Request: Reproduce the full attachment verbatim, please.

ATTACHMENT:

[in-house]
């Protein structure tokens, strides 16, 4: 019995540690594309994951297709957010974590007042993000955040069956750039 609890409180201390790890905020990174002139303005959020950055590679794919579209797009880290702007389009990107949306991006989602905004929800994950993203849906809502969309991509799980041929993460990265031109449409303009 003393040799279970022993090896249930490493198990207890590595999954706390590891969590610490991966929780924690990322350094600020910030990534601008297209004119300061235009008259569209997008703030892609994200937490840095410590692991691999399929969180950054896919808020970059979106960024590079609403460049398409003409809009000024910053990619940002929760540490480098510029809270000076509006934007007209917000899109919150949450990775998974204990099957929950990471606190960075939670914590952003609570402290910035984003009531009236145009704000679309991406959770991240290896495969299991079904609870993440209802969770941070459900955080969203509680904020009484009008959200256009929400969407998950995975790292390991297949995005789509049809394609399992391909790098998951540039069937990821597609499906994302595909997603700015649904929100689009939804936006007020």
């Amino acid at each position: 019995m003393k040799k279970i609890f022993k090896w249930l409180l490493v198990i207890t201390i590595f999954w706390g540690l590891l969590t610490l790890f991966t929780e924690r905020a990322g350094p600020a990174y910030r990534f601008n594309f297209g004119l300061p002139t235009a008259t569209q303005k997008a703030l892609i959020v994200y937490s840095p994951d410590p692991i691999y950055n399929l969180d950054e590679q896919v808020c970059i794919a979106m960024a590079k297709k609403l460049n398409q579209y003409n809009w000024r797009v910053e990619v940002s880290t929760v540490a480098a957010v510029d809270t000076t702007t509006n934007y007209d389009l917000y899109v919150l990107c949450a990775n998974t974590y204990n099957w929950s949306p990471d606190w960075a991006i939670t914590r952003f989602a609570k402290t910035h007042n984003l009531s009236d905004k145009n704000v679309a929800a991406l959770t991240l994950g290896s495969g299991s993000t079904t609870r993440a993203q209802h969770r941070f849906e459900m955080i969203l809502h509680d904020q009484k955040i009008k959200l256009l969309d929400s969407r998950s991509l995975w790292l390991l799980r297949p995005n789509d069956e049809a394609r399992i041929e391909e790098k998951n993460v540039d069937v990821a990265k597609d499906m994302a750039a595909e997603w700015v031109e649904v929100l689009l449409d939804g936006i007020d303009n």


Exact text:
[in-house]
């Protein structure tokens, strides 16, 4: 019995540690594309994951297709957010974590007042993000955040069956750039 609890409180201390790890905020990174002139303005959020950055590679794919579209797009880290702007389009990107949306991006989602905004929800994950993203849906809502969309991509799980041929993460990265031109449409303009 003393040799279970022993090896249930490493198990207890590595999954706390590891969590610490991966929780924690990322350094600020910030990534601008297209004119300061235009008259569209997008703030892609994200937490840095410590692991691999399929969180950054896919808020970059979106960024590079609403460049398409003409809009000024910053990619940002929760540490480098510029809270000076509006934007007209917000899109919150949450990775998974204990099957929950990471606190960075939670914590952003609570402290910035984003009531009236145009704000679309991406959770991240290896495969299991079904609870993440209802969770941070459900955080969203509680904020009484009008959200256009929400969407998950995975790292390991297949995005789509049809394609399992391909790098998951540039069937990821597609499906994302595909997603700015649904929100689009939804936006007020």
């Amino acid at each position: 019995m003393k040799k279970i609890f022993k090896w249930l409180l490493v198990i207890t201390i590595f999954w706390g540690l590891l969590t610490l790890f991966t929780e924690r905020a990322g350094p600020a990174y910030r990534f601008n594309f297209g004119l300061p002139t235009a008259t569209q303005k997008a703030l892609i959020v994200y937490s840095p994951d410590p692991i691999y950055n399929l969180d950054e590679q896919v808020c970059i794919a979106m960024a590079k297709k609403l460049n398409q579209y003409n809009w000024r797009v910053e990619v940002s880290t929760v540490a480098a957010v510029d809270t000076t702007t509006n934007y007209d389009l917000y899109v919150l990107c949450a990775n998974t974590y204990n099957w929950s949306p990471d606190w960075a991006i939670t914590r952003f989602a609570k402290t910035h007042n984003l009531s009236d905004k145009n704000v679309a929800a991406l959770t991240l994950g290896s495969g299991s993000t079904t609870r993440a993203q209802h969770r941070f849906e459900m955080i969203l809502h509680d904020q009484k955040i009008k959200l256009l969309d929400s969407r998950s991509l995975w790292l390991l799980r297949p995005n789509d069956e049809a394609r399992i041929e391909e790098k998951n993460v540039d069937v990821a990265k597609d499906m994302a750039a595909e997603w700015v031109e649904v929100l689009l449409d939804g936006i007020d303009n």